The d’Hondt system for divvying up Ministerial posts is set by party strengths, although there was some last-minute horse-trading.

For Sinn Fein, John O’Dowd is in line to take infrastructure, Conor Murphy is expected to become economy minister, and Caoimhe Archibald will be Education Minister.

For the DUP, Gordon Lyons will take the finance post and Paul Givan will be Communities Minister.

Alliance leader Naomi Long will be Justice Minister and the Agriculture Minister will be colleague Andrew Muir. The SDLP’s Matthew O’Toole, who is set to take up the position of leader of the opposition in the Assembly, says that his party will “ensure delivery and accountability”.

Speaking in Stormont’s Great Hall ahead of today’s events, he said that his party will be a “constructive and serious opposition”.

“The last two years NI has been in groundhog day,” he said, but he also described the appointment of Michelle O’Neill as the first nationalist First Minister as a “moment of profound significance”.


Other than a small meeting in Moygashel, County Tyrone organised by Jim Allister and loyalist activist Jamie Bryson, feared unionist opposition to the deal has not materialised.

In a message of acceptance, Bryson posted on social media that “today is a day of great sadness for unionism” as “the DUP will return to implement the Irish Sea border”.

He said he wishes DUP leader Sir Jeffrey Donaldson and his team well and hope it turns out many years from now “that I was wrong and he was right - because if, as I firmly believe, the opposite is true then the Union will be permanently altered at best, dismantled at worst”.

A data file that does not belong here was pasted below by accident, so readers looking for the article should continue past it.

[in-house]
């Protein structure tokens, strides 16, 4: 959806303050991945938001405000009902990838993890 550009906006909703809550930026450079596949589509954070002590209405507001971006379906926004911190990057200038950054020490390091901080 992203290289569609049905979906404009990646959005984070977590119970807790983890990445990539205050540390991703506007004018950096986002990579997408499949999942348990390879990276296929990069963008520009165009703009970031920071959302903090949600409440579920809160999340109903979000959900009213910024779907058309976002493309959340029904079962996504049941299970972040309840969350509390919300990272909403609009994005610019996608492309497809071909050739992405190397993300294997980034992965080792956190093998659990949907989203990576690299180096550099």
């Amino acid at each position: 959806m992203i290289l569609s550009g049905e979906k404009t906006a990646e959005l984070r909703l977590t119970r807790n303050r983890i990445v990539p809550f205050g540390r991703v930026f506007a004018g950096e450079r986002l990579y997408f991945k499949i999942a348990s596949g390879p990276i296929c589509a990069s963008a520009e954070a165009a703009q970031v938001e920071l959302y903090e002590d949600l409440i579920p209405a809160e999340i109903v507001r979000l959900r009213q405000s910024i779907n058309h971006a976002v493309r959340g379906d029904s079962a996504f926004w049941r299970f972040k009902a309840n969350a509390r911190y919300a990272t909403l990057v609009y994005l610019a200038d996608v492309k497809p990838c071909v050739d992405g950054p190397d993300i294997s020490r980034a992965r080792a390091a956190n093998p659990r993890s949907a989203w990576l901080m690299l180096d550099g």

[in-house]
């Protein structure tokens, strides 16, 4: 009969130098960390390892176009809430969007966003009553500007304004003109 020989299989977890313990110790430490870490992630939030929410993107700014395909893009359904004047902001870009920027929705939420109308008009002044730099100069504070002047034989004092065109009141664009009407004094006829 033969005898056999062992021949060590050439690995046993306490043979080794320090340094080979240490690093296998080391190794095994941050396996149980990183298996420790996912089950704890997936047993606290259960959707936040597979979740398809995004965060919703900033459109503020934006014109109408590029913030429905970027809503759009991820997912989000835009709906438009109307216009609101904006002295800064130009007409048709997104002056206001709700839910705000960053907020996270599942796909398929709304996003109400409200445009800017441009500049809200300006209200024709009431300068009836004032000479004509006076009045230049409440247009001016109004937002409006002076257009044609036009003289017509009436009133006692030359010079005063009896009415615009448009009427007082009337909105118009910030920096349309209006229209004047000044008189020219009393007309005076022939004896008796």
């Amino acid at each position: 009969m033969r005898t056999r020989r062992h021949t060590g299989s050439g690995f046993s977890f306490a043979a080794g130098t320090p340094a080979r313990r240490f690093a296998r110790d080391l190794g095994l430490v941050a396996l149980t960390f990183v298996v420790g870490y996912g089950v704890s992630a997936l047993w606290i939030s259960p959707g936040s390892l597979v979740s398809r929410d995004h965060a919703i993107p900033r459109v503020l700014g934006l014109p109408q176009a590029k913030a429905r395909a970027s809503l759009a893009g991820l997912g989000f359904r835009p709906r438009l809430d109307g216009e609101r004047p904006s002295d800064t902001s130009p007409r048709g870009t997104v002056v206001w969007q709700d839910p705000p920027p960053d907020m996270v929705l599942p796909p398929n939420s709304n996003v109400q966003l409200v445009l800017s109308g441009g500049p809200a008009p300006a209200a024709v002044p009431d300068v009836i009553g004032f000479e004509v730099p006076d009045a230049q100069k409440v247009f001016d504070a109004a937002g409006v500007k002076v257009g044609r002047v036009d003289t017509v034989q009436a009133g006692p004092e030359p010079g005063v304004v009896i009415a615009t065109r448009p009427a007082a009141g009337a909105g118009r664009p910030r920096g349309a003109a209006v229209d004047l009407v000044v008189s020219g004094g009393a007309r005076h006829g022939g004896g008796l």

The anti-Catholic Orange Order have praised the deal, wth ‘Grandmaster’ Mervyn Gibson describing is as a victory. He said while the agreement to restore devolution wasn’t perfect, it was “a win for unionist determination and unity, and needs to be accepted as such”.

He added: “Let’s not turn a significant victory into a defeat. Had unionism not stood its ground there would be no changes.

“This deal will not only put a united Ireland out of touching distance, it will knock it out of sight.”

Unionists have also expressed hopes the deal will counter growing support for alternatives to Stormont, particularly ‘Plan B’, a joint administration with authority shared between Dublin and London.

There have also been a concerned response by nationalists and republicans.


The SDLP has rejected the deal as being in breach of the Good Friday Agreement (GFA).

Speaking in Westminster as legislation to give effect to deal was rushed through parliament on Thursday and Friday, Colum Eastwood said that “while it’s positive that we will have a functioning Executive and Assembly here again, the British government’s paper “falls short”.

“It has moved beyond the principles of the GFA, and it’s obviously the product of a one-sided negotiation. That can’t happen again,” he said.

The IRSP was among the republican organisations to reject it, describing it as “a British declaration of intent to remain” and that it had “smashed to pieces” Britain’s declaration over 30 years ago that it had no ‘selfish strategic or economic interest’ in the Union.

It said it had “removed any doubt whatsoever that the constitutional nationalist program for Irish unity was outflanked, out manoeuvred, and rendered impotent” by the Good Friday Agreement.

They added: “The key republican demand of the twentieth century was a British declaration of intent to withdraw from the Six Counties. Today Britain has announced their intention to remain.

“In the wake of this published deal, some will attempt to give comfort to nationalism by citing the potential for a border poll and the presence of a nationalist first minister in the Stormont Assembly.

“This deal however reminds the people of Ireland that the actual power to call a border poll lies not in the expressed wishes of the population, but in stated perceptions of a British secretary of state. A state which has today declared its intention to remain in Ireland indefinitely.”